I cannot stress enough the importance of training. You can’t expect people to simply know how to get maximum productivity from a tool without bespoke upskilling.
Both Microsoft and Google have an extensive range of tools. Businesses often don’t even know some of the other tools that are available to them through their subscription. I’m guilty of that myself, as I learned recently when searching online for a meeting notes solution and only then realising that there is – of course – one in the productivity suite we use at Beyond. In fact, I suspect that there are still undiscovered tools in the suite that I would find incredibly useful.
Choose your productivity suite
Whether your company opts for Microsoft or Google (or something else entirely) will mostly be down to internal factors such as familiarity, work culture, etc. The choice may also be influenced by the other tools the business uses and whether interconnectivity can be achieved. Both suites come from established businesses that will continue to invest in them and innovate new tools or capabilities. With either suite you get:
- Tools that work on any device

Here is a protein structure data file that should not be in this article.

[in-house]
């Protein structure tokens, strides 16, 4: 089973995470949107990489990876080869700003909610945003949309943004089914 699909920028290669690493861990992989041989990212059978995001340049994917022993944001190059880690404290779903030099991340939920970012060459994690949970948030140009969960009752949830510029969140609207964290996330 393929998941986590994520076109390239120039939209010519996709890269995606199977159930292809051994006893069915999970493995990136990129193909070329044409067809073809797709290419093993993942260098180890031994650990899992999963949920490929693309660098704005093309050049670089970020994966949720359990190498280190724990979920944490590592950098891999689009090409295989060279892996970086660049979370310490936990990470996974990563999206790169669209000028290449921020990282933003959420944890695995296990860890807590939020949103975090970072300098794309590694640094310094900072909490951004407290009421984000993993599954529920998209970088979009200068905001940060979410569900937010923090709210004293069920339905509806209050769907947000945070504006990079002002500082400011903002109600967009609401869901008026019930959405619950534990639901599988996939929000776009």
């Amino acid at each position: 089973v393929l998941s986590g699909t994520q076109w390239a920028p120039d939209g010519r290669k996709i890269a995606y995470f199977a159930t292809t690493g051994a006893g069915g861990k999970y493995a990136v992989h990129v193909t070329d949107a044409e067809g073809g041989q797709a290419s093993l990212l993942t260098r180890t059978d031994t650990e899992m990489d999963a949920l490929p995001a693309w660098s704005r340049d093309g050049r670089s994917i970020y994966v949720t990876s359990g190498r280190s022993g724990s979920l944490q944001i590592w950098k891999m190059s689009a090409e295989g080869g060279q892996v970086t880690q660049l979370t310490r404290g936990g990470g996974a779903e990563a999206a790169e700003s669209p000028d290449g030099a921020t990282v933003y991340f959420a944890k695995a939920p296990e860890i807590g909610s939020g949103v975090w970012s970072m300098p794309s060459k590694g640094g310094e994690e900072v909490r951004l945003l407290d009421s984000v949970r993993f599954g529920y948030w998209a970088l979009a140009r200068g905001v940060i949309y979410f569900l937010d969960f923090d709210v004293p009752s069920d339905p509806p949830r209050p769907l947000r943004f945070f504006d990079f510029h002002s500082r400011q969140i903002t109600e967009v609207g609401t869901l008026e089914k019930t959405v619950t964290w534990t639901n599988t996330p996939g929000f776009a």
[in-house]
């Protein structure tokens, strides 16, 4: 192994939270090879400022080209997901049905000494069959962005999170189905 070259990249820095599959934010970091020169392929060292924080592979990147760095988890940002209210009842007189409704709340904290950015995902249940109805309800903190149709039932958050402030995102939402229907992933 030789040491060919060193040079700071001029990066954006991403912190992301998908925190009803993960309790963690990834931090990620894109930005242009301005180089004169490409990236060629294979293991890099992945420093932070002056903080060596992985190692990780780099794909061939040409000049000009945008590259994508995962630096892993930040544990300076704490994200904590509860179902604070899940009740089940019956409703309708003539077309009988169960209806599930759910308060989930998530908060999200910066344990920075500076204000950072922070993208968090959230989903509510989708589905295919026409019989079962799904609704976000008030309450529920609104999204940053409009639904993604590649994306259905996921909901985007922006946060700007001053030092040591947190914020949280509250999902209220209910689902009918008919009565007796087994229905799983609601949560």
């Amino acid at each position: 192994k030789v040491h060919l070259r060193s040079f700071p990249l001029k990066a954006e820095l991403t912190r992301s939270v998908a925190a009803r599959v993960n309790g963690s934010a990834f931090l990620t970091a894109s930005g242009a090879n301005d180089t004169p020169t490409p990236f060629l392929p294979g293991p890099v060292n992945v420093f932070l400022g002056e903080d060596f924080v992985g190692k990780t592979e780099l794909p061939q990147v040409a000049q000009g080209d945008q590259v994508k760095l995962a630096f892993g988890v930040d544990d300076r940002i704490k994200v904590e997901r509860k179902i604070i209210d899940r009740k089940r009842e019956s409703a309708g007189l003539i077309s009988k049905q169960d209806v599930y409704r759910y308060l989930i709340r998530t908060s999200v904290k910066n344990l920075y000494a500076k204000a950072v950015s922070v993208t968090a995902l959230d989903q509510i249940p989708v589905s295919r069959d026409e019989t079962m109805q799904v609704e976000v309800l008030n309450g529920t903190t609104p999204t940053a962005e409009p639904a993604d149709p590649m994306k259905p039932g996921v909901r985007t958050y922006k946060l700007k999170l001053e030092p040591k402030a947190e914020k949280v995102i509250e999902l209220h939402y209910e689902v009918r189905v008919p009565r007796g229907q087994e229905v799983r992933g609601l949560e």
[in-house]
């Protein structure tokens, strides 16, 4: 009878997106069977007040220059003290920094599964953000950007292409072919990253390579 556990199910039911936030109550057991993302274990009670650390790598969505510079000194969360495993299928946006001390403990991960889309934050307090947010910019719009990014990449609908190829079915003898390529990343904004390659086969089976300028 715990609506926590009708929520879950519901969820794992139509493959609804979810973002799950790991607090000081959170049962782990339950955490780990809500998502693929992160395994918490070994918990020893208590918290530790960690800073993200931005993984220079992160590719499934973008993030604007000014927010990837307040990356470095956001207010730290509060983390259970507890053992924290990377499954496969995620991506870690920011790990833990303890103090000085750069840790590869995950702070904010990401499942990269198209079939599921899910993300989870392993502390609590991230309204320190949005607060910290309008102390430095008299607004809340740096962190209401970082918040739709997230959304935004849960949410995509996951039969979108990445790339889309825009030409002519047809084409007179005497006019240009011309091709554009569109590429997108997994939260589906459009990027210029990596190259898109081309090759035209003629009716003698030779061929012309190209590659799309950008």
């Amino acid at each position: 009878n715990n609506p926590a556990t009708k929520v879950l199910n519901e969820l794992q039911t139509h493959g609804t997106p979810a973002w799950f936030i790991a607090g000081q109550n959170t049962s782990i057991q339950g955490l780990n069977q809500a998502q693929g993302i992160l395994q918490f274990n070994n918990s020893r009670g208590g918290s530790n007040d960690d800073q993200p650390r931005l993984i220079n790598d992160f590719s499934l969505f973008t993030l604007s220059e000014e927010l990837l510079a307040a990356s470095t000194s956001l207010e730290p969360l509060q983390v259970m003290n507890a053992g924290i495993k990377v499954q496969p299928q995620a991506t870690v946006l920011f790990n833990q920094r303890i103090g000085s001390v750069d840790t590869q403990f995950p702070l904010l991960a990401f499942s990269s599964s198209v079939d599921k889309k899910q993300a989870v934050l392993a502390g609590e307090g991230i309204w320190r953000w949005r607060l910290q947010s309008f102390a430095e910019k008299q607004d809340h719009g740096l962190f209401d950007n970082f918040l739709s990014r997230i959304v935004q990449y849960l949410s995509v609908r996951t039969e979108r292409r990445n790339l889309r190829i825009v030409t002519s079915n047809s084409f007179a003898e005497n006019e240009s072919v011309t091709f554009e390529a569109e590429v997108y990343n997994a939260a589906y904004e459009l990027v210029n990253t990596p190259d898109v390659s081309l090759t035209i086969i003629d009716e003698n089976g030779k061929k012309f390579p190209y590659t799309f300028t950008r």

- Cloud storage and backup
- Automation and machine learning capabilities
- Security features
- Automatic updates
- A subscription model (software as a service)
Taking control of digital tools in use within the company is vital. Data owned by the company should be managed effectively – meaning that the company must have access to company data and only one version of it should exist.
Thinking back to a time before we used cloud solutions, it would be really common for multiple versions of a document to exist around the business, stored locally on people’s computers, and quite impossible to know which was the most correct and up to date version. Important business information could be held by a single person and totally inaccessible to other people who needed it, creating data silos all around the company. Moving to a productivity suite, with all files in the cloud, allows you to eliminate these kinds of problems.
Training and rules
Picking which suite to use and communicating the importance of adoption to the team is only step one of this process. The next step is training and support, which I have covered a recent blog, Why Upskilling & Knowledge Transfer Should Be A Business Priority. I cannot stress enough the importance of training. You can’t expect people to simply know how to get maximum productivity from a tool without bespoke upskilling. My personal experience is that I’m still learning new tricks in software I have used for many years – not just because you need to proactively upskill to really know a piece of software, but because new features are always being added and it’s easy to miss them unless you have regular time with a product expert.